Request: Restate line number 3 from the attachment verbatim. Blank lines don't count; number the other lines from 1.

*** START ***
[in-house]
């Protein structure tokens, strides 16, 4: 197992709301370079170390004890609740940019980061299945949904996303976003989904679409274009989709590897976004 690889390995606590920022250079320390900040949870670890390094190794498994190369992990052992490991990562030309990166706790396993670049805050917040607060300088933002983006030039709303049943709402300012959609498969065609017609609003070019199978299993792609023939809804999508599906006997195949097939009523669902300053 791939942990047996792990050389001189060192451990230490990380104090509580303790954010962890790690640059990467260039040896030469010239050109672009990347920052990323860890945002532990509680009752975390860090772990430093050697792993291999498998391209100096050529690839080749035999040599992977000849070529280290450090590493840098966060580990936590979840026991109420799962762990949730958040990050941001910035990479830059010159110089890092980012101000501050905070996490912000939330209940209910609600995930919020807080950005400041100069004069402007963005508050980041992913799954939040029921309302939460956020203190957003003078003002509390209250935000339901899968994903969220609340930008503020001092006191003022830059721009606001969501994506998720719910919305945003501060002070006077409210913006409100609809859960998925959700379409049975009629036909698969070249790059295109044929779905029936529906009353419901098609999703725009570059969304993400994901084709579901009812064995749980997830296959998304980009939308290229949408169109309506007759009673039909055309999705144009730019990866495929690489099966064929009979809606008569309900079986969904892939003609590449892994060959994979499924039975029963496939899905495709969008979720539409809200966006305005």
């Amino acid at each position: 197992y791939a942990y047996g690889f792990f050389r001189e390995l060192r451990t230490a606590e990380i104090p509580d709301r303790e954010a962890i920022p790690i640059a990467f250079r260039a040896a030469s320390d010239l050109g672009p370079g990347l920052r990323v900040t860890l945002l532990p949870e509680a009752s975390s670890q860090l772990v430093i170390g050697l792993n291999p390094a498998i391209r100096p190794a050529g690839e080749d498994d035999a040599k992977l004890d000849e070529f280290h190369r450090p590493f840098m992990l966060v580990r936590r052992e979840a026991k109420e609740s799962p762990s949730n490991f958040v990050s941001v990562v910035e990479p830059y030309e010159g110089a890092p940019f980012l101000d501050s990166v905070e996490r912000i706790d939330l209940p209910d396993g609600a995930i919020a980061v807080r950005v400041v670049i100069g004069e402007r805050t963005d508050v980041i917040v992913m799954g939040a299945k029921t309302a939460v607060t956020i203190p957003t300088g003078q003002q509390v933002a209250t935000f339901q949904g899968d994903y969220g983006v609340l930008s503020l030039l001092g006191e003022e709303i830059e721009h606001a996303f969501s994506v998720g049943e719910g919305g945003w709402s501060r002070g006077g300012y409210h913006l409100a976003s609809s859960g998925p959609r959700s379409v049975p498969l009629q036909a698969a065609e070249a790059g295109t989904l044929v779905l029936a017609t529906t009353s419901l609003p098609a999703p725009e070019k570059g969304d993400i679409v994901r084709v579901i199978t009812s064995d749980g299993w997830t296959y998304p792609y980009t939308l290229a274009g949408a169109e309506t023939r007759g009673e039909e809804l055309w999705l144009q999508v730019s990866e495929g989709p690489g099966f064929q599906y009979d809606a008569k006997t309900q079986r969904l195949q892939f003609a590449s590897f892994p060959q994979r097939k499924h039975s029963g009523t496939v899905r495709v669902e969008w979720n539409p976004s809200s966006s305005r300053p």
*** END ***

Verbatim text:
């Amino acid at each position: 197992y791939a942990y047996g690889f792990f050389r001189e390995l060192r451990t230490a606590e990380i104090p509580d709301r303790e954010a962890i920022p790690i640059a990467f250079r260039a040896a030469s320390d010239l050109g672009p370079g990347l920052r990323v900040t860890l945002l532990p949870e509680a009752s975390s670890q860090l772990v430093i170390g050697l792993n291999p390094a498998i391209r100096p190794a050529g690839e080749d498994d035999a040599k992977l004890d000849e070529f280290h190369r450090p590493f840098m992990l966060v580990r936590r052992e979840a026991k109420e609740s799962p762990s949730n490991f958040v990050s941001v990562v910035e990479p830059y030309e010159g110089a890092p940019f980012l101000d501050s990166v905070e996490r912000i706790d939330l209940p209910d396993g609600a995930i919020a980061v807080r950005v400041v670049i100069g004069e402007r805050t963005d508050v980041i917040v992913m799954g939040a299945k029921t309302a939460v607060t956020i203190p957003t300088g003078q003002q509390v933002a209250t935000f339901q949904g899968d994903y969220g983006v609340l930008s503020l030039l001092g006191e003022e709303i830059e721009h606001a996303f969501s994506v998720g049943e719910g919305g945003w709402s501060r002070g006077g300012y409210h913006l409100a976003s609809s859960g998925p959609r959700s379409v049975p498969l009629q036909a698969a065609e070249a790059g295109t989904l044929v779905l029936a017609t529906t009353s419901l609003p098609a999703p725009e070019k570059g969304d993400i679409v994901r084709v579901i199978t009812s064995d749980g299993w997830t296959y998304p792609y980009t939308l290229a274009g949408a169109e309506t023939r007759g009673e039909e809804l055309w999705l144009q999508v730019s990866e495929g989709p690489g099966f064929q599906y009979d809606a008569k006997t309900q079986r969904l195949q892939f003609a590449s590897f892994p060959q994979r097939k499924h039975s029963g009523t496939v899905r495709v669902e969008w979720n539409p976004s809200s966006s305005r300053p």